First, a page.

2 August 2017
The Solidarity Peace Delegation, concluding their July 23-28 visit to South Korea, calls for immediate U.S.-South Korean action to de-escalate growing military tensions on the Korean Peninsula. The delegation was composed of Medea Benjamin of CODEPINK, Reece Chenault of US Labor Against the War, Will Griffin of Veterans for Peace, and recent Green Party presidential candidate Jill Stein. It was sponsored by The Channing and Popai Liem Education Foundation and The Task Force to Stop THAAD in Korea and Militarism in Asia and the Pacific (STIK).
The delegation issued the following statement:
The Korean Peninsula is rapidly approaching the boiling point. On the last day of our visit, July 28, North Korea conducted a missile test, and the U.S. and South Korean governments launched another set of warning missiles. South Korean President Moon announced he would allow the United States to deploy four additional launchers to complete the controversial THAAD anti-missile system unit, reversing his previous position. In light of these escalations and the likelihood of more aggressive measures, urgent actions are needed in order to de-escalate tensions.
North Korea has repeatedly offered to suspend its nuclear weapons development in exchange for a freeze in U.S.-South Korean joint war exercises. It’s time for the United States and South Korea to respond to this offer as a jumping off point for definitive negotiations towards a peaceful, sovereign, nuclear-free Korean peninsula, free from the conflicts of competing global powers that have been so harmful to the region.
North and South Korea have lived in a perpetual wartime mobilization for decades, with the presence in the South of 83 U.S. bases and nearly 30,000 U.S. troops. Provocations are being made with increasing frequency by both North Korea and the United States. Each time North Korea conducts an additional nuclear or missile test, the potential severity of hostilities escalates, and the more difficult it becomes to defuse tensions and avert the outbreak of conflict on the Peninsula.
Given the proximity of North Korea to Seoul, a metropolitan area of 25 million people, any outbreak of hostilities would be devastating. In a North Korean attack with conventional weapons, it’s estimated that 64,000 South Koreans would be killed in the first day alone. Even a limited exchange using nuclear weapons risks causing “nuclear winter,” a disruption of the climate due to the reduction of sunlight from airborne dust and debris. This, in turn, could drastically reduce global agricultural production, leading to worldwide famine and hundreds of millions of deaths.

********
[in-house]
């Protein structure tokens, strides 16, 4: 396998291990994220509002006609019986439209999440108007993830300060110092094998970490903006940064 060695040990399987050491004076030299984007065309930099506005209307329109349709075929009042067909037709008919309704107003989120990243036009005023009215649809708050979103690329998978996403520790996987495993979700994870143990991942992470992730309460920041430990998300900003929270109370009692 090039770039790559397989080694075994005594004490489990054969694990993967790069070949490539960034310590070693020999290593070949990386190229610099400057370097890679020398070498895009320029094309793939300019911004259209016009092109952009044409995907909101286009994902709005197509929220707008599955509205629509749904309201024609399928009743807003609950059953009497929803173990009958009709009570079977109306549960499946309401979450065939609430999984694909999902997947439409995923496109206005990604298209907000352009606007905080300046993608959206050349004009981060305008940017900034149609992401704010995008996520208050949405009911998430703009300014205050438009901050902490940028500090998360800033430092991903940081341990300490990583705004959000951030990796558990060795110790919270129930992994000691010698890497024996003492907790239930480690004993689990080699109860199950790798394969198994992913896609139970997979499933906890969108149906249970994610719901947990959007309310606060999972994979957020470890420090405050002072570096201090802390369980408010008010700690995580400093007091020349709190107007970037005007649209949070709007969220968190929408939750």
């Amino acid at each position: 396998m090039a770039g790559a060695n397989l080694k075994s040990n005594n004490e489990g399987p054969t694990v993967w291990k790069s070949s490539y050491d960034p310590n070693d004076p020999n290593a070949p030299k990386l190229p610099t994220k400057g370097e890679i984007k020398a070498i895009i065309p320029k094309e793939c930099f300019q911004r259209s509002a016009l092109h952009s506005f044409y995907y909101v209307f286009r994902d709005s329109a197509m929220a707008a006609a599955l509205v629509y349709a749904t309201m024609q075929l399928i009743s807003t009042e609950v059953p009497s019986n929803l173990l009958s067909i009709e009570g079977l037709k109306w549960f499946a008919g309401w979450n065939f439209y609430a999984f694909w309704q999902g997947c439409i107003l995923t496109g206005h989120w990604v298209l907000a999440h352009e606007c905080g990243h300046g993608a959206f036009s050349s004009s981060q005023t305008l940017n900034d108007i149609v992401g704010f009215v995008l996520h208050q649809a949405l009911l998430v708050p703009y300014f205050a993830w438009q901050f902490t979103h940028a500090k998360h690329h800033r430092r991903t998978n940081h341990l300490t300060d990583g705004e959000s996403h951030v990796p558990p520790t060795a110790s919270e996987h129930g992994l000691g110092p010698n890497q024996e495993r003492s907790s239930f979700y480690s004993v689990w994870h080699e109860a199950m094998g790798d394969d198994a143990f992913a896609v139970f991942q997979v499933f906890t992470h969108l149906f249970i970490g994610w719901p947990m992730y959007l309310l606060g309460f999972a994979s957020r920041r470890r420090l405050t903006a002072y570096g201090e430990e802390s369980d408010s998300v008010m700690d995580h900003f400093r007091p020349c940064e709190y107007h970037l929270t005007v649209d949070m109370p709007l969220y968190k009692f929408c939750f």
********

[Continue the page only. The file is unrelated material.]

Since Seoul would be caught in the crossfire of any hostilities, it is essential that the conflict be handled through diplomacy. The sooner diplomatic action is launched, the more likely it will succeed.
Therefore, we call for immediate diplomatic action to reduce threats that push North Korea towards the development of nuclear weapons. Foremost among these threats are the U.S.-South Korean joint war exercises against North Korea, which include dropping mock nuclear bombs on North Korea. In addition, the United States has long held a “ nuclear first strike” policy towards North Korea. This frightening threat of a pre-emptive U.S. nuclear attack gives North Korea good reason to want a nuclear arsenal as the sole means for deterring such an attack.
Fortunately, tensions can be defused through actions that are diplomatic, strategic, just and long overdue.
Specifically, the Peace Delegation calls for the following actions:
Delegates also call for more peace delegations so that the U.S. peace movement can build stronger solidarity with their counterparts in the
South, and learn firsthand about the negative consequences of U.S. military bases on Korean soil.
In the coming weeks, the coalition will help launch a campaign to mobilize citizen pressure for a peaceful resolution of the volatile conflict on the Korean peninsula.
To contact STIK and CPLEF, email Ramsay Liem at email@example.com.
PLUS - See additional updates from the delegation: